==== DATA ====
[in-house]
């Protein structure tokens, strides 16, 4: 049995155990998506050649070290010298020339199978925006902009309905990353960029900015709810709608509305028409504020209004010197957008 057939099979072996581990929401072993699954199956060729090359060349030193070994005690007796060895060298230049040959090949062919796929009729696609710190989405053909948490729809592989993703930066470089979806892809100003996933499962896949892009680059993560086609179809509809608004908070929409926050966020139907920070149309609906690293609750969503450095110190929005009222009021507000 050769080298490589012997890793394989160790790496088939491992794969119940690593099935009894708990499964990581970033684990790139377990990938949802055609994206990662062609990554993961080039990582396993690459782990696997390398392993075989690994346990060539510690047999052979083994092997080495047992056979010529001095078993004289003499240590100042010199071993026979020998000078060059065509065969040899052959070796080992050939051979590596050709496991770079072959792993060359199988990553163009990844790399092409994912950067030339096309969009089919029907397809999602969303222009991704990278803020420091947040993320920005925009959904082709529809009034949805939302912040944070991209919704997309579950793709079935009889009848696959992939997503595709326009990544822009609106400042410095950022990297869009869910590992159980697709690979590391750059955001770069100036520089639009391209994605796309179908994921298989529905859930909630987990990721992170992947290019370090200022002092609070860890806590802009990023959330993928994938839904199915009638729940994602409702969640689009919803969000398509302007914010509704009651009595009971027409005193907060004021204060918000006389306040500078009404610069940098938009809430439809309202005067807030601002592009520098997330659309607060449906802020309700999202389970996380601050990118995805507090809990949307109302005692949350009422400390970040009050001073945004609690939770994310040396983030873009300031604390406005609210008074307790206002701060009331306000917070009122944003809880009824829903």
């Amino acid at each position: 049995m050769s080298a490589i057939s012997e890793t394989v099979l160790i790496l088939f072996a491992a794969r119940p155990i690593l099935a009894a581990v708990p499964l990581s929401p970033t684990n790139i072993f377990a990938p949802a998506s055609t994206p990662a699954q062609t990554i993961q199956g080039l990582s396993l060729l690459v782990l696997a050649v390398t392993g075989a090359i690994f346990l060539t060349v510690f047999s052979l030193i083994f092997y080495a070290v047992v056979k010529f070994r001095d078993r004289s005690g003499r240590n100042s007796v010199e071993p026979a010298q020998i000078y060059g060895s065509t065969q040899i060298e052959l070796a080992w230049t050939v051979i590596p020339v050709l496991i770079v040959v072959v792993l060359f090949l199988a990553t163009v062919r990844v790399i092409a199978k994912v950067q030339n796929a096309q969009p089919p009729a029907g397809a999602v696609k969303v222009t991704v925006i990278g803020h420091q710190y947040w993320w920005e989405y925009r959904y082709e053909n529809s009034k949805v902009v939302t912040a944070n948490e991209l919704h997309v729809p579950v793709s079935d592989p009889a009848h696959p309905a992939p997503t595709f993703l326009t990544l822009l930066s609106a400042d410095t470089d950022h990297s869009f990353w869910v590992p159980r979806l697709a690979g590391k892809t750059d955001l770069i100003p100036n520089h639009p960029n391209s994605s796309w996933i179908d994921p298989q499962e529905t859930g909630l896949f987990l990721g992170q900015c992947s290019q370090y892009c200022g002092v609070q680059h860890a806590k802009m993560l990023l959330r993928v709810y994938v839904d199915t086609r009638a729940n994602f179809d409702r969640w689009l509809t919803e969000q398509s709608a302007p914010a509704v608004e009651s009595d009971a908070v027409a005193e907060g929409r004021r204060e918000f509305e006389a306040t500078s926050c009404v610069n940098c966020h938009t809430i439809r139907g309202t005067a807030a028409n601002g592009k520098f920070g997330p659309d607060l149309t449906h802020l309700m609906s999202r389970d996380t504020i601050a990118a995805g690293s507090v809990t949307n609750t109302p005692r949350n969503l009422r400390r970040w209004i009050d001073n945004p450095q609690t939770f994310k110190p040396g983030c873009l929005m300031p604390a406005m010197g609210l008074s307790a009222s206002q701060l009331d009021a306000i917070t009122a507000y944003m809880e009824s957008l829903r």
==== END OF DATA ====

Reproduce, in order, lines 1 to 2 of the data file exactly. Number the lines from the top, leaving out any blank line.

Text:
[in-house]
């Protein structure tokens, strides 16, 4: 049995155990998506050649070290010298020339199978925006902009309905990353960029900015709810709608509305028409504020209004010197957008 057939099979072996581990929401072993699954199956060729090359060349030193070994005690007796060895060298230049040959090949062919796929009729696609710190989405053909948490729809592989993703930066470089979806892809100003996933499962896949892009680059993560086609179809509809608004908070929409926050966020139907920070149309609906690293609750969503450095110190929005009222009021507000 050769080298490589012997890793394989160790790496088939491992794969119940690593099935009894708990499964990581970033684990790139377990990938949802055609994206990662062609990554993961080039990582396993690459782990696997390398392993075989690994346990060539510690047999052979083994092997080495047992056979010529001095078993004289003499240590100042010199071993026979020998000078060059065509065969040899052959070796080992050939051979590596050709496991770079072959792993060359199988990553163009990844790399092409994912950067030339096309969009089919029907397809999602969303222009991704990278803020420091947040993320920005925009959904082709529809009034949805939302912040944070991209919704997309579950793709079935009889009848696959992939997503595709326009990544822009609106400042410095950022990297869009869910590992159980697709690979590391750059955001770069100036520089639009391209994605796309179908994921298989529905859930909630987990990721992170992947290019370090200022002092609070860890806590802009990023959330993928994938839904199915009638729940994602409702969640689009919803969000398509302007914010509704009651009595009971027409005193907060004021204060918000006389306040500078009404610069940098938009809430439809309202005067807030601002592009520098997330659309607060449906802020309700999202389970996380601050990118995805507090809990949307109302005692949350009422400390970040009050001073945004609690939770994310040396983030873009300031604390406005609210008074307790206002701060009331306000917070009122944003809880009824829903």